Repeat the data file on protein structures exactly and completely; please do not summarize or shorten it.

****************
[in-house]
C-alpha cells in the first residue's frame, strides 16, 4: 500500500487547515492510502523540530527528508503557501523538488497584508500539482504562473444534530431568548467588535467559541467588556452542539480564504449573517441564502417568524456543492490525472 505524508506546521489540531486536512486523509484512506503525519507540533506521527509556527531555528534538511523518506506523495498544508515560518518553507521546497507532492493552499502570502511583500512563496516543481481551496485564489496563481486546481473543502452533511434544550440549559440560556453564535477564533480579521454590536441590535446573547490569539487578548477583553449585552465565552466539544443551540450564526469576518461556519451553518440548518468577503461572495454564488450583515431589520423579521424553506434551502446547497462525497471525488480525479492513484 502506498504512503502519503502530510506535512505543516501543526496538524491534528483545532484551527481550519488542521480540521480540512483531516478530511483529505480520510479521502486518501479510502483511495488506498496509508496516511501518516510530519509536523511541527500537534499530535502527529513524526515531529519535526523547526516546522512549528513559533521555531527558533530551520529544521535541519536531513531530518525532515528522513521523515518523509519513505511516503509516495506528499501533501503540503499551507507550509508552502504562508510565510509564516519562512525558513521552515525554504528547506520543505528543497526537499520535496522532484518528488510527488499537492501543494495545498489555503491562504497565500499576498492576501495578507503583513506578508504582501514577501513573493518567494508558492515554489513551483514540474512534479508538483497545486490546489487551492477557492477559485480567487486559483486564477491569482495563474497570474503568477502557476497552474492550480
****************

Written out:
[in-house]
C-alpha cells in the first residue's frame, strides 16, 4: 500500500487547515492510502523540530527528508503557501523538488497584508500539482504562473444534530431568548467588535467559541467588556452542539480564504449573517441564502417568524456543492490525472 505524508506546521489540531486536512486523509484512506503525519507540533506521527509556527531555528534538511523518506506523495498544508515560518518553507521546497507532492493552499502570502511583500512563496516543481481551496485564489496563481486546481473543502452533511434544550440549559440560556453564535477564533480579521454590536441590535446573547490569539487578548477583553449585552465565552466539544443551540450564526469576518461556519451553518440548518468577503461572495454564488450583515431589520423579521424553506434551502446547497462525497471525488480525479492513484 502506498504512503502519503502530510506535512505543516501543526496538524491534528483545532484551527481550519488542521480540521480540512483531516478530511483529505480520510479521502486518501479510502483511495488506498496509508496516511501518516510530519509536523511541527500537534499530535502527529513524526515531529519535526523547526516546522512549528513559533521555531527558533530551520529544521535541519536531513531530518525532515528522513521523515518523509519513505511516503509516495506528499501533501503540503499551507507550509508552502504562508510565510509564516519562512525558513521552515525554504528547506520543505528543497526537499520535496522532484518528488510527488499537492501543494495545498489555503491562504497565500499576498492576501495578507503583513506578508504582501514577501513573493518567494508558492515554489513551483514540474512534479508538483497545486490546489487551492477557492477559485480567487486559483486564477491569482495563474497570474503568477502557476497552474492550480